Chef Nir Mesika at the restaurant Timna in New York shrugs off our usual standards for popcorn—the crunch we chase—and instead narrows in on its salty, buttery flavor. Airy, snappy popcorn, bedamned—Mesika is about to soak it to the point of no return.
Boil popped popcorn in half-and-half, sugar, and salt (haters of damp popcorn, look away), then let it chill out overnight; the starch from the popcorn will leach into the dairy, thickening and flavoring it. Some hours later, obliterated the kernels—now pillow-soft and fat with milk—in a food processor and strain the mixture. You're left with a pure popcorn flavor in the body of a cold, frothy drink.
6 to 8 small portions (it will be enough)
6 1/2 cups
popped popcorn (from about 6 tablespoons unpopped kernels, popped with a small amount of neutral-flavored oil)
1/4 to 1/2 ounces
salt, to taste (I prefer somewhere right in the middle)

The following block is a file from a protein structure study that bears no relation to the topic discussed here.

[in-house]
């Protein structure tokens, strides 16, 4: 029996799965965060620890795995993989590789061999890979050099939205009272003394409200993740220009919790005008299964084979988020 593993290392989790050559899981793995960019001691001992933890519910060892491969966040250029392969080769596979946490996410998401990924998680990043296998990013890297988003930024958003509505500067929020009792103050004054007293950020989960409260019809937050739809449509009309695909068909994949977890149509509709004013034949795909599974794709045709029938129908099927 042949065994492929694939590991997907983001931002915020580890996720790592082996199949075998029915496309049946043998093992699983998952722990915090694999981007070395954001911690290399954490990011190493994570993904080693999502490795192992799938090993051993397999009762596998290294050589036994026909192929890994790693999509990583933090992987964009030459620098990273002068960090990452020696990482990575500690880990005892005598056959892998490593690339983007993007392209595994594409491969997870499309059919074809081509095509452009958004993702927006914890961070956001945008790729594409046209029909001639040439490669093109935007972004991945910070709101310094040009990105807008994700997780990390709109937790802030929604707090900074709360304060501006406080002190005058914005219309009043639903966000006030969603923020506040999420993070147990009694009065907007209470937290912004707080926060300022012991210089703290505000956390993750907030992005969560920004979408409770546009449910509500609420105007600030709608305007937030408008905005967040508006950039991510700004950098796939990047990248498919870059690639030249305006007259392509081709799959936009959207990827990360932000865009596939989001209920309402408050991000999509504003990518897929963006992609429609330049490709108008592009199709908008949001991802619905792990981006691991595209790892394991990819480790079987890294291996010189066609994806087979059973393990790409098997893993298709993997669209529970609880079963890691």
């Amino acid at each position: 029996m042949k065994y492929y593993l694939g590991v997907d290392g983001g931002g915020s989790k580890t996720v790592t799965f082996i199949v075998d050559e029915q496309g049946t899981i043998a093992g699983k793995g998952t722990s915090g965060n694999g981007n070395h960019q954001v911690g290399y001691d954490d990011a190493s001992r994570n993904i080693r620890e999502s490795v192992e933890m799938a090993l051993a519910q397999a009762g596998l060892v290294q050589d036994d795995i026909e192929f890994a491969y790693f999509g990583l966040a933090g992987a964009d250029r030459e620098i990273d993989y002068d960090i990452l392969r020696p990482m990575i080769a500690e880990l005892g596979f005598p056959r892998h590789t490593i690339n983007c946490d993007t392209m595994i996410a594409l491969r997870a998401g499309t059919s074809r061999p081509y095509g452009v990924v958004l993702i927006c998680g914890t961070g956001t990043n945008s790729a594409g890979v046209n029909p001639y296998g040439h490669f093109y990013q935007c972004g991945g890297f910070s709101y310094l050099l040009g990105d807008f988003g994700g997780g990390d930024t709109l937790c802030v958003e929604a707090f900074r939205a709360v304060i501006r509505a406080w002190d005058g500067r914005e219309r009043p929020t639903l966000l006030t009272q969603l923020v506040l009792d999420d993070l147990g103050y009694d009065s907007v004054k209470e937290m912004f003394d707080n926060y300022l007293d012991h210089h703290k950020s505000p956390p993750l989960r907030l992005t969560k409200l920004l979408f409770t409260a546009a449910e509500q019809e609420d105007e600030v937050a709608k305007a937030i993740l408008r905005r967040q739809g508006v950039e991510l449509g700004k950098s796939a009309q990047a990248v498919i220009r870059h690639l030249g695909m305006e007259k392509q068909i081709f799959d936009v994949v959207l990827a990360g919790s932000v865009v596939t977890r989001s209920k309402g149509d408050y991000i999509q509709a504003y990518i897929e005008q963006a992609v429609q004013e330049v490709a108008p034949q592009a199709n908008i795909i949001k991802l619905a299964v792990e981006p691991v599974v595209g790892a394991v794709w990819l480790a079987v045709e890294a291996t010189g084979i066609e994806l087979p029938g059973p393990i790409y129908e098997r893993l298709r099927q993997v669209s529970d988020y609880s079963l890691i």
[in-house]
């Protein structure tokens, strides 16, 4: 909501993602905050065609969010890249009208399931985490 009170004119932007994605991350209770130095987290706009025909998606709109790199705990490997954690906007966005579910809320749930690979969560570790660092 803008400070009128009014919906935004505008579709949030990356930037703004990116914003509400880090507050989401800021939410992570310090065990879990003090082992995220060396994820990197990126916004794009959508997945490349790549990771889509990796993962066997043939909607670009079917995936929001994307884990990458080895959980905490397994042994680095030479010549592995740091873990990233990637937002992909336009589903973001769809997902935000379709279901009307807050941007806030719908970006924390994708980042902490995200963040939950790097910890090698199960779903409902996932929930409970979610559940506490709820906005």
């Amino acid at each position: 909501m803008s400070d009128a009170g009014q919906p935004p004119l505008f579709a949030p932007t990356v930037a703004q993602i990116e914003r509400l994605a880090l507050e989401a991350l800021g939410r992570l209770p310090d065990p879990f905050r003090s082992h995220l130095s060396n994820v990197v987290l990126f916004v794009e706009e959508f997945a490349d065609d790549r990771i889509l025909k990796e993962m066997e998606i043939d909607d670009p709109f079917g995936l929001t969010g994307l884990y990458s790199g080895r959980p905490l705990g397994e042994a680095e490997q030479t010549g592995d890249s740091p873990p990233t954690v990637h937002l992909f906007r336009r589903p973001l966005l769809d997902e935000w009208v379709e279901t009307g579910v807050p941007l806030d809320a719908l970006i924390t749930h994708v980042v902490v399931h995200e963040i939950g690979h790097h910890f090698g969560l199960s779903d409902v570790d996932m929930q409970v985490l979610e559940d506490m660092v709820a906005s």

Popped popcorn, ground cinnamon, and crumbled halvah, for garnishing
In This Recipe
Pour popped popcorn into a saucepan (you can use the same one you just used to pop it), then add half-and-half, 6 ounces of sugar, and salt.
Bring the mixture to a boil over high heat, then reduce the heat to low and simmer for 10 minutes.
Remove from heat, allow to cool completely, and transfer to the fridge to chill for at least 8 hours, or overnight.
When ready to serve, pour the mixture into a food processor or high-powered blender and blend until well combined. Pour through a fine mesh sieve, pressing to extract all liquids from the kernels.
Serve in very small glasses (or very small portions) and garnish with popped popcorn or, like they do at Timna, with ground cinnamon and crumbled halvah.